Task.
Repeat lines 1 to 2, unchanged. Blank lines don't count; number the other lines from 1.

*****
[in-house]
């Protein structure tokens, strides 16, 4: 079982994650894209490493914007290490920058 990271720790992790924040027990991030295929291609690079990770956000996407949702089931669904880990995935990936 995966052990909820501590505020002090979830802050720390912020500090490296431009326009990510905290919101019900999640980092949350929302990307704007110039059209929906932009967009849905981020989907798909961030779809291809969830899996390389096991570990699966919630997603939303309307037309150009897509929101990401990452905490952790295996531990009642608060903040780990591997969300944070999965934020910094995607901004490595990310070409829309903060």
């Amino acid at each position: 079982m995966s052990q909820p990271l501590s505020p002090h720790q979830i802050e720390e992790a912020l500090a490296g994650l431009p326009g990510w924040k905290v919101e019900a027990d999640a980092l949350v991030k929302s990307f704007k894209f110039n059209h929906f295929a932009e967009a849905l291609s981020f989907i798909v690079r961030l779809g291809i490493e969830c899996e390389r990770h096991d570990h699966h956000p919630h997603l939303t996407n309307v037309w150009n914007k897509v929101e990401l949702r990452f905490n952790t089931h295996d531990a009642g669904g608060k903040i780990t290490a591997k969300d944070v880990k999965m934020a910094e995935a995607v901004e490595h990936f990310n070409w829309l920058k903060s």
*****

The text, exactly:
[in-house]
């Protein structure tokens, strides 16, 4: 079982994650894209490493914007290490920058 990271720790992790924040027990991030295929291609690079990770956000996407949702089931669904880990995935990936 995966052990909820501590505020002090979830802050720390912020500090490296431009326009990510905290919101019900999640980092949350929302990307704007110039059209929906932009967009849905981020989907798909961030779809291809969830899996390389096991570990699966919630997603939303309307037309150009897509929101990401990452905490952790295996531990009642608060903040780990591997969300944070999965934020910094995607901004490595990310070409829309903060």